The most important part to remember when adding technology to the classroom is to ensure the devices are not just used as a digital version of a paper printout, but enhance and create more opportunities for learning.
Part of a 1:1 deployment is continually providing teachers with opportunities for professional development and collaboration between peers to learn how others have incorporated technology in the classroom.
Look for inspiration? The Office of Education Technology’s National Education Technology Plan (NETP) emphasizes five different ways technology can help in the classroom:
- Technology can enable personalized learning or experiences that are more engaging and relevant.
- Technology can help organize learning around real-world challenges and project-based learning.
- Technology can help learning move beyond the classroom and take advantage of digital learning opportunities available in museums, libraries, and other out-of-school settings.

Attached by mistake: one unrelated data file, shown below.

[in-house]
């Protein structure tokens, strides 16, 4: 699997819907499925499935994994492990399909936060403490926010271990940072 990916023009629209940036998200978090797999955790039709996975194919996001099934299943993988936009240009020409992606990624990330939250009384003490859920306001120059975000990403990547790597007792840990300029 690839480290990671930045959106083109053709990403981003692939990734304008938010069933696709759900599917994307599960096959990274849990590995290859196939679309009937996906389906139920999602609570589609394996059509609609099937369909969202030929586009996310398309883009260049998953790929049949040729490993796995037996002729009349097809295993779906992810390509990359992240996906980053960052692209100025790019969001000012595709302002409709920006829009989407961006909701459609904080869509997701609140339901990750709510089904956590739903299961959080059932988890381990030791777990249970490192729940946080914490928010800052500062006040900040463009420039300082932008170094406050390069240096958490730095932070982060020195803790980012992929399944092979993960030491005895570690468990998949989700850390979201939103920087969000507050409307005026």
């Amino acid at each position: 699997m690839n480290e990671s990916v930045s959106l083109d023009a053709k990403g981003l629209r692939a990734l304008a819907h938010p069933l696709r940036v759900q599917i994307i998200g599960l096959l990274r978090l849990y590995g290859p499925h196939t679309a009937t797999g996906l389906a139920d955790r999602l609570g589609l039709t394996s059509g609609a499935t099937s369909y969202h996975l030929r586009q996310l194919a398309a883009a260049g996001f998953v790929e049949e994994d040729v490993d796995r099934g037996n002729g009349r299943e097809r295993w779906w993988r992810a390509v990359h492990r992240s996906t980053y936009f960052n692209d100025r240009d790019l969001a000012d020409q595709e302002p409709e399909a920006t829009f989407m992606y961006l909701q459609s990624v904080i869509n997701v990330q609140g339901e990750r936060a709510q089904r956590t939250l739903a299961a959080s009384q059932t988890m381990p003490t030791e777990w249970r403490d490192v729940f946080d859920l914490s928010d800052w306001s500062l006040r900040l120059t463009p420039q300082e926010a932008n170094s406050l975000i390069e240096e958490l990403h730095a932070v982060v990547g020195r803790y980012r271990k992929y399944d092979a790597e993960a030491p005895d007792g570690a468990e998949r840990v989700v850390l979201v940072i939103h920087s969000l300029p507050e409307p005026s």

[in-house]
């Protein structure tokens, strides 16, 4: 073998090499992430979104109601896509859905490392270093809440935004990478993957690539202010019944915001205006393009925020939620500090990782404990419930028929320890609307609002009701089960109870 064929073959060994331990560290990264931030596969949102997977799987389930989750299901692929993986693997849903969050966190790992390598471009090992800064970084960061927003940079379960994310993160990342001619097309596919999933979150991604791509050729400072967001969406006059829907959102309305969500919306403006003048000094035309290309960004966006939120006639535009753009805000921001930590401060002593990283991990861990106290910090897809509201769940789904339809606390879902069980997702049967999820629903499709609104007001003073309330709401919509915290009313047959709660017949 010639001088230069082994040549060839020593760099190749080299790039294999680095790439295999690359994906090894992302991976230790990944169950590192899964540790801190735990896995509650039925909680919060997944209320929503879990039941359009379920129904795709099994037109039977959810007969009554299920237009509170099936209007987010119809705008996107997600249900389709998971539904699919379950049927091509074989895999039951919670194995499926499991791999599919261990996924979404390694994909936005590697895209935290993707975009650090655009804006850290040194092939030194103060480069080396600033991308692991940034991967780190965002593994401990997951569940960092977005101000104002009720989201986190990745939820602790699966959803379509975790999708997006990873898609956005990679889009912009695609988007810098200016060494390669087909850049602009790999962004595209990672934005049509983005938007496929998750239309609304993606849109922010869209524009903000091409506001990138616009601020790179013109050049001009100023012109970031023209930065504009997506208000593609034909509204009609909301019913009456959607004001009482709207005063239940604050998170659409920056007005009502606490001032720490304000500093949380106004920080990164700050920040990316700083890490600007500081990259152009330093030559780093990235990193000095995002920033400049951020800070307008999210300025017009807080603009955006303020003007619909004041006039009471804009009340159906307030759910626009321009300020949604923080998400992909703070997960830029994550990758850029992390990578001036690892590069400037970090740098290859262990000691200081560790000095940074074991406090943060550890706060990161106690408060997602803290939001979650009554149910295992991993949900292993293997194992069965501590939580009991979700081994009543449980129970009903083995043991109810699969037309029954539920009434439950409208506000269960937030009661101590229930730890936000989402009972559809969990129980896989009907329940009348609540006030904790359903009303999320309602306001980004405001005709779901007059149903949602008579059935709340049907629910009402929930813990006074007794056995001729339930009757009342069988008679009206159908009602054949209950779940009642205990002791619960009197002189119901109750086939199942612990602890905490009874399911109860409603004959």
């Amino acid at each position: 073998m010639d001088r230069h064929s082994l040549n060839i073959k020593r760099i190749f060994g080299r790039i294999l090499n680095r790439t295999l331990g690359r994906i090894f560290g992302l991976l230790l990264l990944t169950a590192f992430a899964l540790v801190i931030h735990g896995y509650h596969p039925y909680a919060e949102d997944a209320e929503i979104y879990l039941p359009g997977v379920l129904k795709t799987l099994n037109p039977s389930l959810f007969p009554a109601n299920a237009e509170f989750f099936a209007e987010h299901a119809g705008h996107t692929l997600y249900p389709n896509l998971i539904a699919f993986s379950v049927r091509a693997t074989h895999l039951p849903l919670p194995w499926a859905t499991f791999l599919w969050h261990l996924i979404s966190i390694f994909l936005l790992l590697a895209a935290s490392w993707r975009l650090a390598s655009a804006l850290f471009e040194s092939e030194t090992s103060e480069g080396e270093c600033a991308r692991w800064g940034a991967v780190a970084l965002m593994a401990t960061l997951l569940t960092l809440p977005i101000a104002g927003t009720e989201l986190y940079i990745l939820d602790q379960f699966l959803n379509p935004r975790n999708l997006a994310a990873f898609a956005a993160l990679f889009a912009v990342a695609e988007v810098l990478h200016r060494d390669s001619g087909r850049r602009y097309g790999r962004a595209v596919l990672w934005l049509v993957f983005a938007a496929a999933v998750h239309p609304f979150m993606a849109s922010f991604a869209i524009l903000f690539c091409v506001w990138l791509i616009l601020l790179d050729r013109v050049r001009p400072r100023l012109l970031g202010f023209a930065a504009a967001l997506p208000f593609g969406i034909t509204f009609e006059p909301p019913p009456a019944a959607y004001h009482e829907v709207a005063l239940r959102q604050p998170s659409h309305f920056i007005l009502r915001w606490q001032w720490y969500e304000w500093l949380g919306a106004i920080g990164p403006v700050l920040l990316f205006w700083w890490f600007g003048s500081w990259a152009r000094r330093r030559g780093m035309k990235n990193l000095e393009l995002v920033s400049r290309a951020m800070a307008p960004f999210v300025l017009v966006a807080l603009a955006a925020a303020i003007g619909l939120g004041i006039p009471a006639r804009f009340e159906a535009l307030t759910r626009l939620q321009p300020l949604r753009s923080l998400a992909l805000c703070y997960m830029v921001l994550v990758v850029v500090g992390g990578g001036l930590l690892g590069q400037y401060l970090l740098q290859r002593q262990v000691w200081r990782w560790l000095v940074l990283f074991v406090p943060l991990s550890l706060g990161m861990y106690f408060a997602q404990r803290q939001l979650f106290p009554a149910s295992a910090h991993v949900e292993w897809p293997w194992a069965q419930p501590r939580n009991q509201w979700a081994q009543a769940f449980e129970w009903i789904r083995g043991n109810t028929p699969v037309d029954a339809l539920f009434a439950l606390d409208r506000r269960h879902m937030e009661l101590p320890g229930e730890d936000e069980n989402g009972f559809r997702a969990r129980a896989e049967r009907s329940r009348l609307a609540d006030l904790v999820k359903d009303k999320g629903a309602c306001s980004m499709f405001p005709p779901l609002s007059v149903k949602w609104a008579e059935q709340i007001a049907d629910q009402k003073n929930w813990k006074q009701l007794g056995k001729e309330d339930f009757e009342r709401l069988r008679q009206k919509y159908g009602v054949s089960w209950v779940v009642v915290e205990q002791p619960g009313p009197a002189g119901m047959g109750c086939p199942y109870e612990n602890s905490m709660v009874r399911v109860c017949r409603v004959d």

- Technology can help learners pursue passions and personal interests.
- Technology access when equitable can help close the digital divide and make transformative learning opportunities available to all learners.
However, the last point will not be a reality for your school or district if you have students that lack Internet access at home. When deploying Chromebooks, or any 1:1 deployment, when those devices go home, not all students have the same experience. The Digital Divide must be closed before technology access is truly equitable.
With the Kajeet Chromebook Bundle students can connect anytime, anywhere to safe, CIPA-compliant Internet access. The Bundle includes the rugged CTL Chromebook NL7, mobile Internet access with the Kajeet SmartSpot® device, data to provide students daily connectivity, the all-in-one Chromebook case designed specifically to hold both the Kajeet SmartSpot and the CTL Chromebook, and lastly, the powerful Kajeet Mobile Device Management (MDM) solution already embedded on each Chromebook.
Technology without access renders devices useless once students leave school for the day. Deploying Chromebooks is a great start to give students access and awareness of using digital tools, so why stop that learning opportunity just because the last bell has rang?
Have you run a 1:1 deployment or experienced a successful device hand-out? If so, comment below to help your fellow educators!